Joseph and John Finis are of the opinion that a revolution appears to be something more radical than a mere coup detat.

John Finis (Drawing inspiration from the Baggot’s Case) noted that it is impossible for the entire grundnorm to be wiped out. He argued that the grundnorm consists of:

  • Rules of succession of office.
  • Rules of competence
  • Rules of succession to rules.

He concludes that it is only the rules of succession to office that is suspended by a coup d’etat. For a real revolution to occur, all three must be wiped out. In Coup d’etats, the state is left intact. It is just the government that goes. Similarly in Lakanmi Kikelomo V A.G Western Nigeria the court also held that a mere change in succession to office (i.e.) military takeover) does not amount to a revolution.

Prof Ekelaar suggests that various principles survive a revolution. Like the principle of effectiveness, legitimate disobedience to authority, necessity, liability, non-profit from wrong, ex turpi causa non oritur action, observance and implementation of treaties, etc. He went further to note that judgments of courts would still be predicated on such rules. Prof Dworkin also noted that certain principles survive a revolution.

Prof Obilade notes that customary law survives a revolution as it is inherent in people.

Prof Sagay notes that international law survives a revolution. Same positon was maintained by Fritz Saunders.

Professor Raz notes that social fact survives revolution.

A rebel may be taking power and gaining grounds based on territory. He may want to establish laws to govern the territory. E.g. in the Biafran War, the part of Nigeria called Biafra began issuing Biafran currency. If Boko Haram terrorists capture Borno and Yobe (God forbid), to what extent is the law created by them to govern Borno and Yobe recognised? Should Lagos (or U.S) recognise a marriage conducted in Biafra according to Biafran Law? Since Biafra is a rebel enclave. Should other Independent States regard laws from a rebel enclave as valid?

There are two approaches viz the doctrine of necessity and implied mandate.

  • THE DOCTRINE OF NECESSITY

Laws that are necessary (like laws against rape, murder, armed robbery, and so on) would be recognised notwithstanding the fact that they were made by the rebels. However, laws that are in furtherance of the Rebellion (e.g. if the Rebels introduce their own Legal Tender) would not be upheld. In Williams V Bruffy[8] the court held that issuing coins, stamps and so on which furthered the interest of the rebellion shall not be recognised. In Texas V White, the court noted that notwithstanding insurrection and war, “order has to be preserved, contract enforced, marriage celebrated, estates settled, transfer and descent of property regulated precisely as in time of peace”.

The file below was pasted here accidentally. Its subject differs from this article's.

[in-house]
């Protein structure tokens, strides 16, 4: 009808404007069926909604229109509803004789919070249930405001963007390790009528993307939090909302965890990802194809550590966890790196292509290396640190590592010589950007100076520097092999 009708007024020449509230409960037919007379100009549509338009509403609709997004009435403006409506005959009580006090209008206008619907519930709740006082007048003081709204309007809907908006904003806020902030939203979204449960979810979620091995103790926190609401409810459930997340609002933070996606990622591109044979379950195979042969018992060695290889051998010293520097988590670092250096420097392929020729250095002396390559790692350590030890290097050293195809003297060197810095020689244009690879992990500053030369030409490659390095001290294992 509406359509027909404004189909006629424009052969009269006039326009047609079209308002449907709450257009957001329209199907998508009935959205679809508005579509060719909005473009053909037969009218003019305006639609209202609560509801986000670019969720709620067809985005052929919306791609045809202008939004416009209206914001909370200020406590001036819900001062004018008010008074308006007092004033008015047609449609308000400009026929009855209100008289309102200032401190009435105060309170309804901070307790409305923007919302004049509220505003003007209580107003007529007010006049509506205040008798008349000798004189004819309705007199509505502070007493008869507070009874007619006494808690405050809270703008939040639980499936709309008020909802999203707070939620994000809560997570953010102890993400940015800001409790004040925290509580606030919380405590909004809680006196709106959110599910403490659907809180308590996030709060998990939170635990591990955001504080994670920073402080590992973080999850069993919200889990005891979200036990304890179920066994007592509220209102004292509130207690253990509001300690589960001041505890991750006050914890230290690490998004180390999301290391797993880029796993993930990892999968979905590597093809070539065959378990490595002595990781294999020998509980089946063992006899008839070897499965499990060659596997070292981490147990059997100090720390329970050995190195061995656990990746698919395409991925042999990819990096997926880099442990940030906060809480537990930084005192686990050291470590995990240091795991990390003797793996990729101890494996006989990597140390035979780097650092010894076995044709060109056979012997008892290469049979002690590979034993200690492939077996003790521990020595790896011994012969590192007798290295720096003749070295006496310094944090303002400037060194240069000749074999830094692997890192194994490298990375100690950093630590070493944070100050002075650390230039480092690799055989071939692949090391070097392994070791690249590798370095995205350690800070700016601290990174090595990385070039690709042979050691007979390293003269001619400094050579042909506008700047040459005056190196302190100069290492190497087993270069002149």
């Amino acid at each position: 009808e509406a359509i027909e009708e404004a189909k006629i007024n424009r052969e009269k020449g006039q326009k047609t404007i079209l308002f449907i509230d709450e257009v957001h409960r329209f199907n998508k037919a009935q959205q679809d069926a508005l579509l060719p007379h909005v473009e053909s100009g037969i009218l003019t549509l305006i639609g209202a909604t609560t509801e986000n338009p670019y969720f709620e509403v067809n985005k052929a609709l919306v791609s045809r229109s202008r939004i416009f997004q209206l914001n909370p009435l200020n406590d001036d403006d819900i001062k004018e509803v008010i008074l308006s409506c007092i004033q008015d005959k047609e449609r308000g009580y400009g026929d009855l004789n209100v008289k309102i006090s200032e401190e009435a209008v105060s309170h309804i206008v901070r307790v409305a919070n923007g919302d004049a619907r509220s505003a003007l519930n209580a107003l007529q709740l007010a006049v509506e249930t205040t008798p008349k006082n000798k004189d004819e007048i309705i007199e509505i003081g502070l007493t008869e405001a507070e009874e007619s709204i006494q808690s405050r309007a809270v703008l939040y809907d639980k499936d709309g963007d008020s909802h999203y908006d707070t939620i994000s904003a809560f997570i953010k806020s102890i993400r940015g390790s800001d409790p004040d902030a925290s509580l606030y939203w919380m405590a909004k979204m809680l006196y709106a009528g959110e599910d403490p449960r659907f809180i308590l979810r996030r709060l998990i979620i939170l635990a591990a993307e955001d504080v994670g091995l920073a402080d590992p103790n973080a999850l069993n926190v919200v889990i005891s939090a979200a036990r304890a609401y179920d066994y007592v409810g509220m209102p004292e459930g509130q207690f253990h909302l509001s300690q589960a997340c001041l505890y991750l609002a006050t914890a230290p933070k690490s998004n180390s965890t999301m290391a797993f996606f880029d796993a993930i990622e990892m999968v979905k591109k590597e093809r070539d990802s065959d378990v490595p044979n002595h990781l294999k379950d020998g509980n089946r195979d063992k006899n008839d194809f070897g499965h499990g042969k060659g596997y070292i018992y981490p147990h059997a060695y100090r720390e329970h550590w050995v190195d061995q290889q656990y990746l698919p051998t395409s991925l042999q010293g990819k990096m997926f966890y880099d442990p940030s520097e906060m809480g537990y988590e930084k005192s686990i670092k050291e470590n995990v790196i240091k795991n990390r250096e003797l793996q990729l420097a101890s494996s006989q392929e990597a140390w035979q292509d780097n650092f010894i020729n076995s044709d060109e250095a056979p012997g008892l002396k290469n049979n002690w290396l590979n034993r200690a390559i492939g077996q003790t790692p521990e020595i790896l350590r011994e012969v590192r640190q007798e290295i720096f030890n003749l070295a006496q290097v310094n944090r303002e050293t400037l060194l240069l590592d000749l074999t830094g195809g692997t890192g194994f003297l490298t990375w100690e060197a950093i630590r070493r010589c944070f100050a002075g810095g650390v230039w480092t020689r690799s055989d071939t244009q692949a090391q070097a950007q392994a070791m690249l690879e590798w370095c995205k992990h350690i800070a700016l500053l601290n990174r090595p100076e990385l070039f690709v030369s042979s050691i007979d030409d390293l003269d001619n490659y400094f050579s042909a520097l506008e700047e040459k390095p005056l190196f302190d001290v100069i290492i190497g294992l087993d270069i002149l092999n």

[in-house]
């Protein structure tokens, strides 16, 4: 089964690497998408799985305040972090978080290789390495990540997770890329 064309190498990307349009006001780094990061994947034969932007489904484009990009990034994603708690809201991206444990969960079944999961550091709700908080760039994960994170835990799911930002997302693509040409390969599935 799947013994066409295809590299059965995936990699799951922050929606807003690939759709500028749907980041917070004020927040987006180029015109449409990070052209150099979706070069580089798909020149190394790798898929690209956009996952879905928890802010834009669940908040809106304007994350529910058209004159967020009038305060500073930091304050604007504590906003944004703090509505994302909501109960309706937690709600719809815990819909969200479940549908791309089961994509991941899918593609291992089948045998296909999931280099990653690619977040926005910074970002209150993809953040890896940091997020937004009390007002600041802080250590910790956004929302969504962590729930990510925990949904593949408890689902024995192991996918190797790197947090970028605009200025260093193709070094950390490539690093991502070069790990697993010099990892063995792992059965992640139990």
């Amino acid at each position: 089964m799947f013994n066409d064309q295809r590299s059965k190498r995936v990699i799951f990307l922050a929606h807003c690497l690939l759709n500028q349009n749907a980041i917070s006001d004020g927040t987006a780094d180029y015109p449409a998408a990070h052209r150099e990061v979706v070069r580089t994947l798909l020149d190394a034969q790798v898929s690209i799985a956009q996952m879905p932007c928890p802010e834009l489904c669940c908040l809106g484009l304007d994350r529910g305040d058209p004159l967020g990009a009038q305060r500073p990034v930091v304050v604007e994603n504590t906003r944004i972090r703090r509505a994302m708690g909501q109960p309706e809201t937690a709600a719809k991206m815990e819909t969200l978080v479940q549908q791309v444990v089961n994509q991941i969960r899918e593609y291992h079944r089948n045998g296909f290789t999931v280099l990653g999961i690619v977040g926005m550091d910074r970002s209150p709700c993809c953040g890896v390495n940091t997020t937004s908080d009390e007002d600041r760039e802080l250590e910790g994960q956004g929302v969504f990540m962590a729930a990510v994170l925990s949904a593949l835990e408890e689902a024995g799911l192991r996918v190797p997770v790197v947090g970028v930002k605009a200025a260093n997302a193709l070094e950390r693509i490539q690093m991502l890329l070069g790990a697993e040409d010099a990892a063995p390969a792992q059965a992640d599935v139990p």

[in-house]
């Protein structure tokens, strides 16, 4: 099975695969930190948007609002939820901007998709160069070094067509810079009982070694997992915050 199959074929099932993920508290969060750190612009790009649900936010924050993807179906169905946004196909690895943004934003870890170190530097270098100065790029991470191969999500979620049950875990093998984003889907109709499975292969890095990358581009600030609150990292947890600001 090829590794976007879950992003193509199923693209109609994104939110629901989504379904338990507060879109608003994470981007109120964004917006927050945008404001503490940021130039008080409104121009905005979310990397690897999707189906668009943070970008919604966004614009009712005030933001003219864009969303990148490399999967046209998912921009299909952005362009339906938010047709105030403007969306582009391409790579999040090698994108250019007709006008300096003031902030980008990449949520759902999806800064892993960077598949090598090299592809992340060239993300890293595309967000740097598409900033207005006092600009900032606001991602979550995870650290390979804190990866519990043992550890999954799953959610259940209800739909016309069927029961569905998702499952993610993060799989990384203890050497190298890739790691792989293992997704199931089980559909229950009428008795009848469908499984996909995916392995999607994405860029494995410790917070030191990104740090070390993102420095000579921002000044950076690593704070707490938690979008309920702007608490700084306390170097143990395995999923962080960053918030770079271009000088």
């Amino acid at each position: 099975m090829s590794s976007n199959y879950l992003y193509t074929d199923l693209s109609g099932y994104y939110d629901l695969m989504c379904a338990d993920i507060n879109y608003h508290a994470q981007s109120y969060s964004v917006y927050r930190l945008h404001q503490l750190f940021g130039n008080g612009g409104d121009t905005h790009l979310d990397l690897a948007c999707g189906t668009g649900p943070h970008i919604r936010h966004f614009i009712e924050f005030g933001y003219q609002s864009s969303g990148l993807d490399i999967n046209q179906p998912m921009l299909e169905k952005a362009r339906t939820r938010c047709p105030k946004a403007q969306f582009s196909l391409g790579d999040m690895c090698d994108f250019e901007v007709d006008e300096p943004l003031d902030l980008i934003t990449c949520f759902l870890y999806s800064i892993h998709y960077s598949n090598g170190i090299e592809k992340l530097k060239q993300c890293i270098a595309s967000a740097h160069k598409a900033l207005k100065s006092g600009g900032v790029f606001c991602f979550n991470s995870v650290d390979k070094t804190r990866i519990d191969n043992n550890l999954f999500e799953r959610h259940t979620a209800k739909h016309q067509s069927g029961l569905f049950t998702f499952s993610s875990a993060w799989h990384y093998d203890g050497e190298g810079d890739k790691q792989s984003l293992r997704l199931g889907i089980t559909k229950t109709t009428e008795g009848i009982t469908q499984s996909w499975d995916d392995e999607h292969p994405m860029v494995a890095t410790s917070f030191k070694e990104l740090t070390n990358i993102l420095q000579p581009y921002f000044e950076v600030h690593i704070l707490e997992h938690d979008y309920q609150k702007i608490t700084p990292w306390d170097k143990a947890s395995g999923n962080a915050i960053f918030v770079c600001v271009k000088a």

Therefore laws and acts that are necessary for peace and good order would be valid. But laws/acts in support of the rebellion would be regarded as void and illegal. Same position was maintained in Adams V Adams: Thoringtor V SmithAlso, Onwudiwe V Onwudiwe, Utta V Independence Brewery.

THE DOCTRINE OF IMPLIED MANDATE: in this sense, if for example, A has been ordered to pay B a fine of 600 in Imo State and before he pays the fine, Imo falls under Biafra territory, the fine would still be enforced. In Oguebie V Odunwoke, the plaintiff instituted a case for trespass at the legitimate Owerri High Court in 15th May, 1967. About twelve days later, Col Ojukwu Led a Rebellion. That High Court became the High Court of Biafra. The plaintiff still continued the case (by filing a statement of claim) in the HC of Biafra. After the insurrection on 6th Jan 1971, the case still continued in the now Legitimate High Court. Held that the doctrine of Necessity and Implied Mandate was applicable in this case but because of the Legislation passed by Nigeria negating the doctrine, it would not apply. Also, in the cases of Okwuosa V Okwuosa, Uttah V Independent Breweries and Ike V Nzekwe, the courts noted that judicial acts in the rebel enclave of Biafra were illegal, null and void. This was because of the law declaring those acts as null and void. Otherwise, they may have been valid where necessary or upon the doctrine of implied mandate.

In conclusion, readers kindly suggest you opinion and possible reforms of the law.

 

[1] Sanction which may include; loss of freedom or loss of property.

[2] This creates a system of norms.

[3] See Section 14 of the Constitution.

[4] Readers please confirm the meaning of this statement. I don’t know it at present but it seems too important to ignore

[5] (1958) 2 P.S.C.R 180

[6] (1966) E.A.L.R. 514

[7] (1961) 1 A.C 645

[8] (1996) US 1878

Isochukwu

Quite eccentric really